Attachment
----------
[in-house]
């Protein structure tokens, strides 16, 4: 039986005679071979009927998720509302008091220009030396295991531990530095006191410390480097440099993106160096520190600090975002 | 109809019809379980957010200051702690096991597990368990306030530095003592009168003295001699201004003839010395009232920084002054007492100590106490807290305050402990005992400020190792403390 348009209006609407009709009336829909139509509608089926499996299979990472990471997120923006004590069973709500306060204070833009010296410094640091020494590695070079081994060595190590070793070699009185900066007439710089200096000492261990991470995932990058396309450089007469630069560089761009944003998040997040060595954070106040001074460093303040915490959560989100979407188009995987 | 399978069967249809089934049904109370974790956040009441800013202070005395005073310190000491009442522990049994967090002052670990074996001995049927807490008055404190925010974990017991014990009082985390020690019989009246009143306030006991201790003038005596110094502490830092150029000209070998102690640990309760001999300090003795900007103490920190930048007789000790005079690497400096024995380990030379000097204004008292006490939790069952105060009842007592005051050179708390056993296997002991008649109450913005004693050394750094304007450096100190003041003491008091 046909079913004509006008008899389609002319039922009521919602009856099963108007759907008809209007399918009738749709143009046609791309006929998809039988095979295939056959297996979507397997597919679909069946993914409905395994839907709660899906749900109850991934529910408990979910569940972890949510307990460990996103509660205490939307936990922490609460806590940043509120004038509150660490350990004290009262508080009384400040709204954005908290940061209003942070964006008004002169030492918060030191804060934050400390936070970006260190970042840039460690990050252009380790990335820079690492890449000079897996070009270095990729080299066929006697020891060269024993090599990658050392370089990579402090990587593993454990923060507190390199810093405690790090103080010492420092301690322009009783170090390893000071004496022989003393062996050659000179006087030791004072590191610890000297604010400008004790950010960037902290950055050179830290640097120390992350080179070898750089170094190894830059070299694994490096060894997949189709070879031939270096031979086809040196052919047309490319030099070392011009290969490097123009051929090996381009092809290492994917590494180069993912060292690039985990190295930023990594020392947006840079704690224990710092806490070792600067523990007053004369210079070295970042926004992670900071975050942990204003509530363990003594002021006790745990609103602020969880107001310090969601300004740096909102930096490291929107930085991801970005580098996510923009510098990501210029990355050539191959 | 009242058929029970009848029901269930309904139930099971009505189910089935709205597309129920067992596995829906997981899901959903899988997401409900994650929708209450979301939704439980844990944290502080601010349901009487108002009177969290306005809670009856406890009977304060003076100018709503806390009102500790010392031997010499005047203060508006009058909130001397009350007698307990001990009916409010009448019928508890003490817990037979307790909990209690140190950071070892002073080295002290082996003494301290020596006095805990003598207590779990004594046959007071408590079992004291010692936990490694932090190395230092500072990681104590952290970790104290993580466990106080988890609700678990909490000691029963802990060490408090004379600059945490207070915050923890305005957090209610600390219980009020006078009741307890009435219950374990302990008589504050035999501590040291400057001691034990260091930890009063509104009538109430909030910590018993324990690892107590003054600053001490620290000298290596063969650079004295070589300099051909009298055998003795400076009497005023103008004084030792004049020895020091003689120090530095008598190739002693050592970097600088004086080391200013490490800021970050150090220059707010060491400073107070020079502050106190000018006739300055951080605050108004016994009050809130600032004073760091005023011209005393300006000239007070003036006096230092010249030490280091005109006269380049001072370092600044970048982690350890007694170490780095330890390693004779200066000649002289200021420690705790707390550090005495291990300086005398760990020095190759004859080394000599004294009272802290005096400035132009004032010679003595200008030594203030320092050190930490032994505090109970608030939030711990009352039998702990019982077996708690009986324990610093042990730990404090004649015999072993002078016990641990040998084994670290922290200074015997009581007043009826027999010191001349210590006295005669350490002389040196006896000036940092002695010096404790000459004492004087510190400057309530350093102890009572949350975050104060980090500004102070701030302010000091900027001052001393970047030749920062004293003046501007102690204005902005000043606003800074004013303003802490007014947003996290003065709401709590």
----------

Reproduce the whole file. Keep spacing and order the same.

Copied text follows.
[in-house]
């Protein structure tokens, strides 16, 4: 039986005679071979009927998720509302008091220009030396295991531990530095006191410390480097440099993106160096520190600090975002 | 109809019809379980957010200051702690096991597990368990306030530095003592009168003295001699201004003839010395009232920084002054007492100590106490807290305050402990005992400020190792403390 348009209006609407009709009336829909139509509608089926499996299979990472990471997120923006004590069973709500306060204070833009010296410094640091020494590695070079081994060595190590070793070699009185900066007439710089200096000492261990991470995932990058396309450089007469630069560089761009944003998040997040060595954070106040001074460093303040915490959560989100979407188009995987 | 399978069967249809089934049904109370974790956040009441800013202070005395005073310190000491009442522990049994967090002052670990074996001995049927807490008055404190925010974990017991014990009082985390020690019989009246009143306030006991201790003038005596110094502490830092150029000209070998102690640990309760001999300090003795900007103490920190930048007789000790005079690497400096024995380990030379000097204004008292006490939790069952105060009842007592005051050179708390056993296997002991008649109450913005004693050394750094304007450096100190003041003491008091 046909079913004509006008008899389609002319039922009521919602009856099963108007759907008809209007399918009738749709143009046609791309006929998809039988095979295939056959297996979507397997597919679909069946993914409905395994839907709660899906749900109850991934529910408990979910569940972890949510307990460990996103509660205490939307936990922490609460806590940043509120004038509150660490350990004290009262508080009384400040709204954005908290940061209003942070964006008004002169030492918060030191804060934050400390936070970006260190970042840039460690990050252009380790990335820079690492890449000079897996070009270095990729080299066929006697020891060269024993090599990658050392370089990579402090990587593993454990923060507190390199810093405690790090103080010492420092301690322009009783170090390893000071004496022989003393062996050659000179006087030791004072590191610890000297604010400008004790950010960037902290950055050179830290640097120390992350080179070898750089170094190894830059070299694994490096060894997949189709070879031939270096031979086809040196052919047309490319030099070392011009290969490097123009051929090996381009092809290492994917590494180069993912060292690039985990190295930023990594020392947006840079704690224990710092806490070792600067523990007053004369210079070295970042926004992670900071975050942990204003509530363990003594002021006790745990609103602020969880107001310090969601300004740096909102930096490291929107930085991801970005580098996510923009510098990501210029990355050539191959 | 009242058929029970009848029901269930309904139930099971009505189910089935709205597309129920067992596995829906997981899901959903899988997401409900994650929708209450979301939704439980844990944290502080601010349901009487108002009177969290306005809670009856406890009977304060003076100018709503806390009102500790010392031997010499005047203060508006009058909130001397009350007698307990001990009916409010009448019928508890003490817990037979307790909990209690140190950071070892002073080295002290082996003494301290020596006095805990003598207590779990004594046959007071408590079992004291010692936990490694932090190395230092500072990681104590952290970790104290993580466990106080988890609700678990909490000691029963802990060490408090004379600059945490207070915050923890305005957090209610600390219980009020006078009741307890009435219950374990302990008589504050035999501590040291400057001691034990260091930890009063509104009538109430909030910590018993324990690892107590003054600053001490620290000298290596063969650079004295070589300099051909009298055998003795400076009497005023103008004084030792004049020895020091003689120090530095008598190739002693050592970097600088004086080391200013490490800021970050150090220059707010060491400073107070020079502050106190000018006739300055951080605050108004016994009050809130600032004073760091005023011209005393300006000239007070003036006096230092010249030490280091005109006269380049001072370092600044970048982690350890007694170490780095330890390693004779200066000649002289200021420690705790707390550090005495291990300086005398760990020095190759004859080394000599004294009272802290005096400035132009004032010679003595200008030594203030320092050190930490032994505090109970608030939030711990009352039998702990019982077996708690009986324990610093042990730990404090004649015999072993002078016990641990040998084994670290922290200074015997009581007043009826027999010191001349210590006295005669350490002389040196006896000036940092002695010096404790000459004492004087510190400057309530350093102890009572949350975050104060980090500004102070701030302010000091900027001052001393970047030749920062004293003046501007102690204005902005000043606003800074004013303003802490007014947003996290003065709401709590």